“Yes” Or “No”?

Should Women Try To Be Less Agreeable At Work?

Bailey says uh-uh

One of the many mistakes I made as a 22- and 23-year-old in the workforce was not being a “yes” person. Or so I told myself when I tried to figure out what had gone wrong. I was insufficiently positive; I approached certain new situations with wariness or caution rather than with the assumption that even if I didn’t know how I would do something, or it wasn’t in my job description, I would, and should, figure it out.

In short, I was not sunny with a side of smiles, and I think it hurt me.

At later jobs, I attempted to correct for that. Although I’ll never be, you know, Sandra Dee, I at least understood that managers like employees who are positive and accommodating rather than the opposite. At one later job in particular, I divined that the CEO both liked to fire people and hated to hear the word “no,” and it became my task to figure out, sometimes on a daily basis, how to seem like I was on her side while also subtly, for the sake of the company, steering her away from her ideas.

I thought of it a bit like improv comedy: the rule I gave myself was, “Say ‘Yes, and ….’” No matter how outlandish or out-of-sync her suggestions, my job was to work with her, rather than against her.

Yes, it was emotionally taxing. It was also good preparation for parenthood because, as it turns out, toddlers hate hearing “No” too.

Lately, though, there’s been a slew of really interesting thought-pieces about the power of saying “No,” especially for women. Lena Dunham wrote one such cri de couer for LENNY, which has been reprinted in the Huffington Post:

A well-timed yes can expand our world in beautiful and unexpected ways. But I am writing now to espouse the power of another simple word: no. …

I am in YES recovery. Like many humans, many women, I am a people pleaser. Can I be there at noon? Sure can! Will I bring three hundred bucks in foreign currency? Absolutely! Will I also promise to help a friend move, be late meeting them because I also agreed to babysit another friend’s sick rabbit, then disappoint everyone in the process? I sure will!

“No” is a word that could have served me well many times, but I didn’t ever feel I had the right to use it.

And specifically as to how it relates to our jobs:

Work is, organically, a place of yes. … at work it became my mission to answer every email no matter the hour, agree to every added task, finish the day off by reading a link sent by a colleague rather than a book for pleasure. Even as a boss, I often refused to delegate, instead taking on added jobs for my employees in hopes that they’d be impressed by just how on the ball I was. If there was an extra-curricular writing assignment, I took it.

If there was a chance to run like a maniac from work to a panel, toilet paper trailing from my heel, tea stains on my blouse, I was doing that too. And for awhile, it worked like a charm. A compliment like “you’re the fastest email-er I know,” or “how do you do so much at once?” was better than a romantic sweet nothing to me. It fulfilled my desire to be seen as unsinkable, reliable. And in the deepest place, lovable.

But we can only pull off a high wire act for so long before gravity does its job.

To Dunham, saying “No” — or, more specifically, setting limits — has become an important act of self-care, even in the workplace. Be polite about saying something can’t be done, absolutely! But be firm, too.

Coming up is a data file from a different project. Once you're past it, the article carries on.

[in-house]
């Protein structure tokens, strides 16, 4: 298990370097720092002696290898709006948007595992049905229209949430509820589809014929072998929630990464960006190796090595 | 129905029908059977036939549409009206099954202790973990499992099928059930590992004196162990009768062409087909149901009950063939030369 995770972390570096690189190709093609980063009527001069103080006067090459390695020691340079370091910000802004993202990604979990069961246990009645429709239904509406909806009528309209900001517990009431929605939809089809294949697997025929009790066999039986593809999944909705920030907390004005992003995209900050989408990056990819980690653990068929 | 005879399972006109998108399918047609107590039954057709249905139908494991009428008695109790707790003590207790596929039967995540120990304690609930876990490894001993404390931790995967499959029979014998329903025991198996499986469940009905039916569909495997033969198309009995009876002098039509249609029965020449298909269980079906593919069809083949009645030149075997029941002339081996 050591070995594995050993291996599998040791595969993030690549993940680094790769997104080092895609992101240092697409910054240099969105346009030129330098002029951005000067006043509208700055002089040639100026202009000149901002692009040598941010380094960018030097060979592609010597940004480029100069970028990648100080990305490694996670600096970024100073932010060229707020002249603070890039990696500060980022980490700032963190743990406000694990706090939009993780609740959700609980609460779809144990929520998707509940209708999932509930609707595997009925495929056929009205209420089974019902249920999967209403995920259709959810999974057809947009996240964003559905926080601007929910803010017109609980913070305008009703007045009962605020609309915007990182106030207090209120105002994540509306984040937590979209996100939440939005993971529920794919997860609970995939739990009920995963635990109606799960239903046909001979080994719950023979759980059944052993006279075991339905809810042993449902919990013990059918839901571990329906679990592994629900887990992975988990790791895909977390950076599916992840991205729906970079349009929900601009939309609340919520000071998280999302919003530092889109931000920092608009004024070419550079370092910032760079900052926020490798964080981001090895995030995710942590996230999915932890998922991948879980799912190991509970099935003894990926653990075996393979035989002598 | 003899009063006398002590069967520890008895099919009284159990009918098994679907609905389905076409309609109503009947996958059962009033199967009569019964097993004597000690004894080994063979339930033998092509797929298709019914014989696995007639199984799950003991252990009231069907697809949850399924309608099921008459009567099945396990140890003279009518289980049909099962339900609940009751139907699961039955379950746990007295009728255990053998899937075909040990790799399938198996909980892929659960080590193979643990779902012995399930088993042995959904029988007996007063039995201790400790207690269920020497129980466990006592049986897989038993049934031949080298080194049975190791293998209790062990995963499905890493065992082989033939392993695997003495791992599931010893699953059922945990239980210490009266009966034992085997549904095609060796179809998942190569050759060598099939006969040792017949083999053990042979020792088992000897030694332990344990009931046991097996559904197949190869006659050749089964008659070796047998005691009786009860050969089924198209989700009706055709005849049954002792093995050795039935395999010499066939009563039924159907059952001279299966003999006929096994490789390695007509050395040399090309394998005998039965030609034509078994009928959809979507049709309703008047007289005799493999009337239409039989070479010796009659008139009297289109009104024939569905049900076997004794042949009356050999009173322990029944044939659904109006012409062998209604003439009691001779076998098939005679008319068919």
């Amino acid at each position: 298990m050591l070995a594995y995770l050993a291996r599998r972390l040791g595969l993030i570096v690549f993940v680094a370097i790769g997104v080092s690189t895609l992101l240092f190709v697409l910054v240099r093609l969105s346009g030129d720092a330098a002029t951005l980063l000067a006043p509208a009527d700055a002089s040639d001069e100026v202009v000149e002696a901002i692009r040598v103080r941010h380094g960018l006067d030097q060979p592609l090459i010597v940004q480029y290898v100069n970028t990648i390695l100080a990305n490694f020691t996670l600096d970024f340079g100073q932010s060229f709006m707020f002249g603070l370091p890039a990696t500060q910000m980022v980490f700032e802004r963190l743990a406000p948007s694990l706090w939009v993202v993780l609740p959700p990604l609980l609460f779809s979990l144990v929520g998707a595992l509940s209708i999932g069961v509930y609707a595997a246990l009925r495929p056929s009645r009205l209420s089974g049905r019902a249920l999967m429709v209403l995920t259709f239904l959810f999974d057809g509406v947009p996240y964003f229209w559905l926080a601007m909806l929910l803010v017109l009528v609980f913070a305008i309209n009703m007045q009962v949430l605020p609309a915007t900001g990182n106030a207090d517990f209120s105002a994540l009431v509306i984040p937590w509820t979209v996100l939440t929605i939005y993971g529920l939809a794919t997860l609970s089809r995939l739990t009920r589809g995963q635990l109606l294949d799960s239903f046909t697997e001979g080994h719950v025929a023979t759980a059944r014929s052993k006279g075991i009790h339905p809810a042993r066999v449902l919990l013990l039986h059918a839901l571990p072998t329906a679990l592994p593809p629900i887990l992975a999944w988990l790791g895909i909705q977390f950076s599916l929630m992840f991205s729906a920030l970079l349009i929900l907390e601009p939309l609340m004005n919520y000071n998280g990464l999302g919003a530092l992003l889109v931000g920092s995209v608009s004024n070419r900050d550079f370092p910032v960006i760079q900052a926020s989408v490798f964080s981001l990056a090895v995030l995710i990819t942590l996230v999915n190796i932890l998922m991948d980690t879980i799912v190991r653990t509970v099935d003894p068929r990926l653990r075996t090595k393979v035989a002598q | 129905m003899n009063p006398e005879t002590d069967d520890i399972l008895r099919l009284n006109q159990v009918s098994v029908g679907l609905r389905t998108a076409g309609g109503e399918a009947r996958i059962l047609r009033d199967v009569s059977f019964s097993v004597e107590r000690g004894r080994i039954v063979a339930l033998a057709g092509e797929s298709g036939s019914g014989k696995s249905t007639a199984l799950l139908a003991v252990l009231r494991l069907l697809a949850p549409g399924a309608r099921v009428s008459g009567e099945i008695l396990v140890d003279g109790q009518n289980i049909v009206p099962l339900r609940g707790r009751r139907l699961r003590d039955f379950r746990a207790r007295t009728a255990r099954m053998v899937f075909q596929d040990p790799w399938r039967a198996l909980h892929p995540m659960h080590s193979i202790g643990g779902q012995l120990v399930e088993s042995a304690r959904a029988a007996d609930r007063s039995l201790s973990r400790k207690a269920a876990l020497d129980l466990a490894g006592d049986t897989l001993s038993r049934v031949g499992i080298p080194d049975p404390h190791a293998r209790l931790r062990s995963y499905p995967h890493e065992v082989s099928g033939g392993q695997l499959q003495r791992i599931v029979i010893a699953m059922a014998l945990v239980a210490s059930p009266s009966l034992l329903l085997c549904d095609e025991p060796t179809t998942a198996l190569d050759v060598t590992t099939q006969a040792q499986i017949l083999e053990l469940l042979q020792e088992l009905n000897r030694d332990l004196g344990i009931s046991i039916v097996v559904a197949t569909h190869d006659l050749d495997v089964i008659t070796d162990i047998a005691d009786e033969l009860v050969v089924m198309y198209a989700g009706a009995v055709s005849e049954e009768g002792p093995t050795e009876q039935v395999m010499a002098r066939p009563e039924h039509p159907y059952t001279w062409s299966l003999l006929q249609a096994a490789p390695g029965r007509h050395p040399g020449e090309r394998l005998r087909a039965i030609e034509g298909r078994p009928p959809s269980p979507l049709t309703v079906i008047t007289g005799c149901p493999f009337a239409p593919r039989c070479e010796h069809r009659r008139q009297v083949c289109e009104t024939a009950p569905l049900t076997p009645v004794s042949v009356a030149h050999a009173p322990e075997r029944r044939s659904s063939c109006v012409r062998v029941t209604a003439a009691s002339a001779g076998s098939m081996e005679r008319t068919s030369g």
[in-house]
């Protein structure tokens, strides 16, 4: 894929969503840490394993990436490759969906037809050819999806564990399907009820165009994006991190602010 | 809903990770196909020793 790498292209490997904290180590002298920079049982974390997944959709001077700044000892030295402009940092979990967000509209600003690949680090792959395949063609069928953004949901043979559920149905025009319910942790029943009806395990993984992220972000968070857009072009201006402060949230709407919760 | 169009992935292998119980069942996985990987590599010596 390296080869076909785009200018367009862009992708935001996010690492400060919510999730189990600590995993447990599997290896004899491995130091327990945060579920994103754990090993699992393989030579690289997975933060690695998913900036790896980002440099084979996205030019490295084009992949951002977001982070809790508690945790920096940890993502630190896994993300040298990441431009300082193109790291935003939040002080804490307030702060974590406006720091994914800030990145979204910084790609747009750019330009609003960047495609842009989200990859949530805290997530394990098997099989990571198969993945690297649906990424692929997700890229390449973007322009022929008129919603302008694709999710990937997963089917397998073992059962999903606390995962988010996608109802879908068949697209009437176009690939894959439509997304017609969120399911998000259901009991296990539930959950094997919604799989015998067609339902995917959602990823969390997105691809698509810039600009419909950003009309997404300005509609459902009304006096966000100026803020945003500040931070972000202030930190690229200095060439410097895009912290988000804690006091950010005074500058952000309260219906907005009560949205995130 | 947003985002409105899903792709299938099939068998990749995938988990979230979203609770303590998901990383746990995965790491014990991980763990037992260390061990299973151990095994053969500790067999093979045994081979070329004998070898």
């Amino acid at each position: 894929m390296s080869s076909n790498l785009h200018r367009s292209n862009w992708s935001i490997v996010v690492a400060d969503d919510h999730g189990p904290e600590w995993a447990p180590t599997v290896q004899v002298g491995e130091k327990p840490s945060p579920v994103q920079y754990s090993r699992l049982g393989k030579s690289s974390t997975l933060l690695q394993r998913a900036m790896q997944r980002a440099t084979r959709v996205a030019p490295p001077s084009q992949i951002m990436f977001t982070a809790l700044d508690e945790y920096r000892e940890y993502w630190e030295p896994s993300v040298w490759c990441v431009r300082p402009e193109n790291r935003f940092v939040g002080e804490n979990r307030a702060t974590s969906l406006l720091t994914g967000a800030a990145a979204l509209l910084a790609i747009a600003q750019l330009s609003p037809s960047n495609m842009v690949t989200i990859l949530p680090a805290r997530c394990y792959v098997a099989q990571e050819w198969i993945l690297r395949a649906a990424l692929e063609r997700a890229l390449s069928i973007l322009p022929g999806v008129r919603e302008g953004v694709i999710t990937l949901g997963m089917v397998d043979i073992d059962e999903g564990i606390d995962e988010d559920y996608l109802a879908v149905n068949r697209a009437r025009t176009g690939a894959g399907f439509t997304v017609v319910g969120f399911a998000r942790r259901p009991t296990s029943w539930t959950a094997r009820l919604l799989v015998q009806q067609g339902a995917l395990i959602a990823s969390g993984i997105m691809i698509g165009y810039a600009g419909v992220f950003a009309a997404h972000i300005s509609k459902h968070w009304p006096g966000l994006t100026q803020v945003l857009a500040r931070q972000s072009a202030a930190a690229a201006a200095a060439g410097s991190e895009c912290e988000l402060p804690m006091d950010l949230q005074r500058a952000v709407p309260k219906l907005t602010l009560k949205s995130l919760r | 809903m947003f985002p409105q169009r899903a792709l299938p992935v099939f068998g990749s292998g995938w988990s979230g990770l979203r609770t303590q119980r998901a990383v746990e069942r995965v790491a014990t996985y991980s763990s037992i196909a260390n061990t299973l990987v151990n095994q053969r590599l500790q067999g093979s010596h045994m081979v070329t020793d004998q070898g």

Ann Friedman agrees and adds that the “No woman,” in many organizations, is an important corollary to the “Yes man.” She’s the skeptic / wet blanket who says, “Hang on, let’s check the budget” before agreeing to exciting but expensive new ideas.

Even when our job description doesn’t specify that it’s our responsibility to rein in our colleagues, it just tends to happen. A friend who works as a consultant has observed that men “are never the one taking notes! They are never the ones writing out the after-meeting ‘action items’ list.” (Raise your hand if you’ve ever found yourself acting as de facto secretary for male colleagues who are no higher on the org chart than you are.) “Whoever is actually doing the documenting ends up needing to own the fact that no one agreed on a motherfucking thing. If you think your role in a meeting is just to drop your glorious magic genius and then peace out, it’s easy to never have to say no.”

Often, women get a shot at leadership precisely because the company has been ruined by self-styled geniuses and is now in desperate need of a few incidents of no. Paula Schneider assumed the CEO role at American Apparel a year ago, and she’s still cleaning up Dov Charney’s messes.

As sage as Friedman and Dunham both are in these pieces, they are also well-established in their fields. Friedman’s beloved example of a “No woman,” Dana Scully, is, too. So are various others, like Dr. Bailey of “Grey’s Anatomy.” It’s worth considering whether any of those accomplished individuals have climbed as high as they did if they began on a “No” continuum instead of a “Yes” one.

Maybe the more measured answer is that all of us, and particularly women, can become more skeptical and restrained at work as we accumulate more responsibility and better reputations there. When you’re starting out, we may not want, or feel able, to take the risk of saying, “No” — because it is a risk, frankly. It puts us in danger of appearing unlikeable, or full of ourselves, or something other than a team player.

Maybe being able to say “No” even half as much as we may want to is a perk of advancing in our careers. Something to look forward to.

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